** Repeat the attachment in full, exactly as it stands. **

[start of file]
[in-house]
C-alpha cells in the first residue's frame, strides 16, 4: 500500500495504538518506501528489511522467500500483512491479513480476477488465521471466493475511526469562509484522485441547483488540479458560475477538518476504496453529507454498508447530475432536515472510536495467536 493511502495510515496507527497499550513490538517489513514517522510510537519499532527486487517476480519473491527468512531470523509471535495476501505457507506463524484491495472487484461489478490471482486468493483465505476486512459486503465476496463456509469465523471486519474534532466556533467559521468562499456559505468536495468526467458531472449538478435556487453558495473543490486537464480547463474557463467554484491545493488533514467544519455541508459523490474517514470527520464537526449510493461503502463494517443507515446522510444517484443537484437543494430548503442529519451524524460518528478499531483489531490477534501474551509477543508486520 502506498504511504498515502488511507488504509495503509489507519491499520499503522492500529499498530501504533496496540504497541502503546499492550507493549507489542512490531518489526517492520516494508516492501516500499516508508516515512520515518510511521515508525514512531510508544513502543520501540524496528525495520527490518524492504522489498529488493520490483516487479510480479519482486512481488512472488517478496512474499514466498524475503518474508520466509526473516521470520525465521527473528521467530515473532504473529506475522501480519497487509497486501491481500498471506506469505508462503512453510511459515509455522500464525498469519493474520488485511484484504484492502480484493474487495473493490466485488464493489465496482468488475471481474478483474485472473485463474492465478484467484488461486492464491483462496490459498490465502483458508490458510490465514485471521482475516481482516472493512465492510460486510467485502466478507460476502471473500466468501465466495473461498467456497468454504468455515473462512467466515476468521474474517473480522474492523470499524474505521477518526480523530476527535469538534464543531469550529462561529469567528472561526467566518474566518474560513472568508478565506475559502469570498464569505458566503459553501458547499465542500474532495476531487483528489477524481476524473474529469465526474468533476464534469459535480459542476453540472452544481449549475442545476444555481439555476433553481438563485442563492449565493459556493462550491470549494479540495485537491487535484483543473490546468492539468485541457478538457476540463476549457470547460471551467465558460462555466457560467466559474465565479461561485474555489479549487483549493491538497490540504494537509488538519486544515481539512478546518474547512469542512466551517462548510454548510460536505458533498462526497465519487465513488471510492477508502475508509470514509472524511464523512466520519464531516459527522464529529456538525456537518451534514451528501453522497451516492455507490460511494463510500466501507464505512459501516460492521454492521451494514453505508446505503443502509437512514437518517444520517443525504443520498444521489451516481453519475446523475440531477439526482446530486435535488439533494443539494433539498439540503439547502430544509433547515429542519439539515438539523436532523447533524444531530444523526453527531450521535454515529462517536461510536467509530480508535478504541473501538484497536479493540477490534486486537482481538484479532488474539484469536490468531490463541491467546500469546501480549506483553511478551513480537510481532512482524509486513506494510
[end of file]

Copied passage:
[in-house]
C-alpha cells in the first residue's frame, strides 16, 4: 500500500495504538518506501528489511522467500500483512491479513480476477488465521471466493475511526469562509484522485441547483488540479458560475477538518476504496453529507454498508447530475432536515472510536495467536 493511502495510515496507527497499550513490538517489513514517522510510537519499532527486487517476480519473491527468512531470523509471535495476501505457507506463524484491495472487484461489478490471482486468493483465505476486512459486503465476496463456509469465523471486519474534532466556533467559521468562499456559505468536495468526467458531472449538478435556487453558495473543490486537464480547463474557463467554484491545493488533514467544519455541508459523490474517514470527520464537526449510493461503502463494517443507515446522510444517484443537484437543494430548503442529519451524524460518528478499531483489531490477534501474551509477543508486520 502506498504511504498515502488511507488504509495503509489507519491499520499503522492500529499498530501504533496496540504497541502503546499492550507493549507489542512490531518489526517492520516494508516492501516500499516508508516515512520515518510511521515508525514512531510508544513502543520501540524496528525495520527490518524492504522489498529488493520490483516487479510480479519482486512481488512472488517478496512474499514466498524475503518474508520466509526473516521470520525465521527473528521467530515473532504473529506475522501480519497487509497486501491481500498471506506469505508462503512453510511459515509455522500464525498469519493474520488485511484484504484492502480484493474487495473493490466485488464493489465496482468488475471481474478483474485472473485463474492465478484467484488461486492464491483462496490459498490465502483458508490458510490465514485471521482475516481482516472493512465492510460486510467485502466478507460476502471473500466468501465466495473461498467456497468454504468455515473462512467466515476468521474474517473480522474492523470499524474505521477518526480523530476527535469538534464543531469550529462561529469567528472561526467566518474566518474560513472568508478565506475559502469570498464569505458566503459553501458547499465542500474532495476531487483528489477524481476524473474529469465526474468533476464534469459535480459542476453540472452544481449549475442545476444555481439555476433553481438563485442563492449565493459556493462550491470549494479540495485537491487535484483543473490546468492539468485541457478538457476540463476549457470547460471551467465558460462555466457560467466559474465565479461561485474555489479549487483549493491538497490540504494537509488538519486544515481539512478546518474547512469542512466551517462548510454548510460536505458533498462526497465519487465513488471510492477508502475508509470514509472524511464523512466520519464531516459527522464529529456538525456537518451534514451528501453522497451516492455507490460511494463510500466501507464505512459501516460492521454492521451494514453505508446505503443502509437512514437518517444520517443525504443520498444521489451516481453519475446523475440531477439526482446530486435535488439533494443539494433539498439540503439547502430544509433547515429542519439539515438539523436532523447533524444531530444523526453527531450521535454515529462517536461510536467509530480508535478504541473501538484497536479493540477490534486486537482481538484479532488474539484469536490468531490463541491467546500469546501480549506483553511478551513480537510481532512482524509486513506494510